We had lunch at the Gallerias--a big mall in Managua.  We just ate in the foodcourt.  And may I recommend NOT getting the "eggrolls" at a Nicaraguan Chinese restaurant.  They were more like pie dough rolls. The place Lee chose to buy his food from made his fresh. 
June 10 2010 Chef making Lee's food at La Galeria Food Court

It was fun walking around. There were BIG, flat screen TV's in the food court. Of course the opening "things" for the World Cup were being broadcasted.

Parking lot statue at Gallerias.
June 10 2010 statue outside of La Galeria, Managua

We made one more stop to La Colonia.  Lee told me while he was on his mission, all cold cereal was called cornflakes.  I guess this still exists to an extent.  At least toasted cereal made it on the isle sign!
June 10 2010 food sign in La Colonia

Ice cream cones are really cheap in Nicaragua.  You can get a double scoop for $1. I got a weird combination this day, chocolate and the las pitahayas flavor...yep, same name as the restaurant down the road from the guesthouse.  I really liked it--especially the color.  It tasted like lime sherbet.
June 10 2010 Ruth with ice cream from Eskimo

June 10 2010 ice cream

We had one last hurrah at Las Pitahayas.  It was really funny because the two other families staying at the guesthouse ate there that night too! 
June 10 2010 food from Las Pitahayas

June 10 2010 Lee at Las Pitahayas (2)

Day 10

That Friday morning we packed, ate lunch at La Colonia, and then killed some time before the chauffeur took us to the airport.  We had a great flight back and again switched planes in Panama City.  We even went outside to switch plane...I have yet another reason to say I've been to Panama! The plane arrived in DC early Saturday morning.  Jeff was great and yet again traveled to the Dulles airport at some crazy hour in the morning to pick us up.

It was wonderful seeing the kids. Shanna woke up for a little bit and gave us a big grin and started hugging me.  The next morning when Elden saw us he crawled up to me and smiled and then looked over at Lee and smiled. sweet! The first thing Haley said to me was: "You got brown."  Cal and Clark were very glad to see us and still have the Wii to use for a couple more days!

We had a wonderful trip and I am excited to go back again.  Who knows when that will be, but I am sure it will happen.  In about 10 years I would love to take the whole family down.  Thanks Lois and Jeff a million times over for watching our kids.  I am glad nothing crazy happened with the kids while we were gone!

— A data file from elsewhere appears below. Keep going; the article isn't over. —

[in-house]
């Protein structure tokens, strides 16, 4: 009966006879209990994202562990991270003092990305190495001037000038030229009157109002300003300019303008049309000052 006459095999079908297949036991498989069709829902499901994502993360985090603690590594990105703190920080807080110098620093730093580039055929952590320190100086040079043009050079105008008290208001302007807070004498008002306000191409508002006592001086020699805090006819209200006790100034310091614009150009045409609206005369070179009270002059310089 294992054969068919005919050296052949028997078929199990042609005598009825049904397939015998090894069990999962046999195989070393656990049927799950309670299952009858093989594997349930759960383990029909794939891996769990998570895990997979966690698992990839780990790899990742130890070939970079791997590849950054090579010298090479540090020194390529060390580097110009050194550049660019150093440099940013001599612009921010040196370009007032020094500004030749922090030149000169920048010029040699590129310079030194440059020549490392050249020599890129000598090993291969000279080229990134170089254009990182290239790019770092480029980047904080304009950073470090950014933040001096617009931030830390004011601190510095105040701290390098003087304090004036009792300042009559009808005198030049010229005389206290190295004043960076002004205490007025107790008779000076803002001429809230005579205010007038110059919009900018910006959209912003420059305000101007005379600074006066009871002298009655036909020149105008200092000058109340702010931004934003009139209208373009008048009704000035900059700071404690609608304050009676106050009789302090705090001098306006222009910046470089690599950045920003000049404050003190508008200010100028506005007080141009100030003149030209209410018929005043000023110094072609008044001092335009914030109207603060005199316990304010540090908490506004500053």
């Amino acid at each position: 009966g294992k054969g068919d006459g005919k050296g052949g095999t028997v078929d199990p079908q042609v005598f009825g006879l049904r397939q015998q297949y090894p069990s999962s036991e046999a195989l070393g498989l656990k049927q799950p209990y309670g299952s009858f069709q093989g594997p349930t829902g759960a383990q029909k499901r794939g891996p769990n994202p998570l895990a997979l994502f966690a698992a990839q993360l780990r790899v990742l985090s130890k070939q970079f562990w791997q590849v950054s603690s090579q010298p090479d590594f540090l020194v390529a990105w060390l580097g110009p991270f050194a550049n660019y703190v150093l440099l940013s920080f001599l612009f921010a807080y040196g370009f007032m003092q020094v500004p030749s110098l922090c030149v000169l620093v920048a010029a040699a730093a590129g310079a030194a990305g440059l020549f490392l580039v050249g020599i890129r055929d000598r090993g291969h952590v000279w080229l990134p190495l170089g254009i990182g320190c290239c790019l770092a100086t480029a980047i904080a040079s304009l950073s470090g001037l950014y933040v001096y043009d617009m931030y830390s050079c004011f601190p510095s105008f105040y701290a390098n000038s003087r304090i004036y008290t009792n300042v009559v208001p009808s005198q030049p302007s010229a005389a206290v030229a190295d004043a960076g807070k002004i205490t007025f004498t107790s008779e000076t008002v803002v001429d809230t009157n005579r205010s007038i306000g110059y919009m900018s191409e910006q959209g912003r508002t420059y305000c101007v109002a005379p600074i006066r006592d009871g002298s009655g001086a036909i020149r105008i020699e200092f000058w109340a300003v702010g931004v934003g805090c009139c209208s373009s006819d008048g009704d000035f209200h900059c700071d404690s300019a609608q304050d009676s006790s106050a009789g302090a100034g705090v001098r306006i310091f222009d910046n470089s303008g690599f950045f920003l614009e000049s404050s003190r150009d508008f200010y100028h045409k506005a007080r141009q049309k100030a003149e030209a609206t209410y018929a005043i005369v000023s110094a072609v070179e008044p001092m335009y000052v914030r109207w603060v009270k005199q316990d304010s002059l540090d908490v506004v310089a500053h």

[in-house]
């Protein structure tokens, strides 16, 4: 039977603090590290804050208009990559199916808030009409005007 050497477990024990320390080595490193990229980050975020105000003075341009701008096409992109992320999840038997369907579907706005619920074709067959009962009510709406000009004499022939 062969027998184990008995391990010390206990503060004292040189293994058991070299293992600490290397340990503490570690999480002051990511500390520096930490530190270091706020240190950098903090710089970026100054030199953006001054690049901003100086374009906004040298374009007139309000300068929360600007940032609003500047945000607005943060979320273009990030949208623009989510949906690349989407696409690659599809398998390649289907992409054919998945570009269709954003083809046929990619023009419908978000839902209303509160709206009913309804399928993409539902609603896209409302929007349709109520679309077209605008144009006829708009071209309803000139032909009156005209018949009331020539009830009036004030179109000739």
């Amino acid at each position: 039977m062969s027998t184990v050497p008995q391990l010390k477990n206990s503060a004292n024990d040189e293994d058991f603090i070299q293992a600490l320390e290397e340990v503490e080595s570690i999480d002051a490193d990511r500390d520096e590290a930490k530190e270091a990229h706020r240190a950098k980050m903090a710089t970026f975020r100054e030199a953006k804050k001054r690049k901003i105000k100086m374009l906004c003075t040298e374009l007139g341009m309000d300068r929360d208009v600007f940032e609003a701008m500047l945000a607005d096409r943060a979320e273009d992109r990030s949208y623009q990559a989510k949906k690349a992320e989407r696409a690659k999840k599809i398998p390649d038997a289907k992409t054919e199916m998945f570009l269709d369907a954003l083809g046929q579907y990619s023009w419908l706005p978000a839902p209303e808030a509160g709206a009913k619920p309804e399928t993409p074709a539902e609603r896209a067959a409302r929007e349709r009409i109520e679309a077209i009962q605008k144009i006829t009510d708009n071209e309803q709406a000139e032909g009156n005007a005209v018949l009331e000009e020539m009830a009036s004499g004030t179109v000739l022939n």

Amy said...

What a great trip! Thanks for sharing.

I had to show the picture of the shower to Neil and tell him that the shower in our apartment in my first area in Guatemala was like that except I had to tape up the wires with electrical tape to keep it working. Also the pictures of the volcanoes and fried plantains brought back good memories.

Beautiful Central America.

Kelly said...

So fun! I love all the pictures! The gecko's reminded me of Hawaii. You're right, the nice thing about them is they eat the cockroaches and other bugs :)

Heidi Sue the Mommy crafter said...

I'm so glad you got to go with Lee! That looks so wonderful! I know in the future Marc wants to take me to Argentina where he served. Loved all the stories and the pictures! :)

Lois said...

Loved reading all the details of your trip!! I'm glad you had a fun time! Just let us know when you want to take off again. :)

Cardiganwearer said...

Wow, quite the trip.

Megan and Jeremy said...

What a fun & long trip!!! So glad you guys made it happen & had an adventure.

YES, let's do a service mission to Costa Rica!!!! So cool you got to see it from across the water :)

Dean and Elaine said...

Wow! What a fun trip! You do such a fabulous job with your blog. So glad you got to have this special time together.

Roger said...

Sweet trip! I would love to go sometime with you guys. You did a ton more than I would have thought to do.

I also want to go to my old mission with Britt.

Glad you had a great time!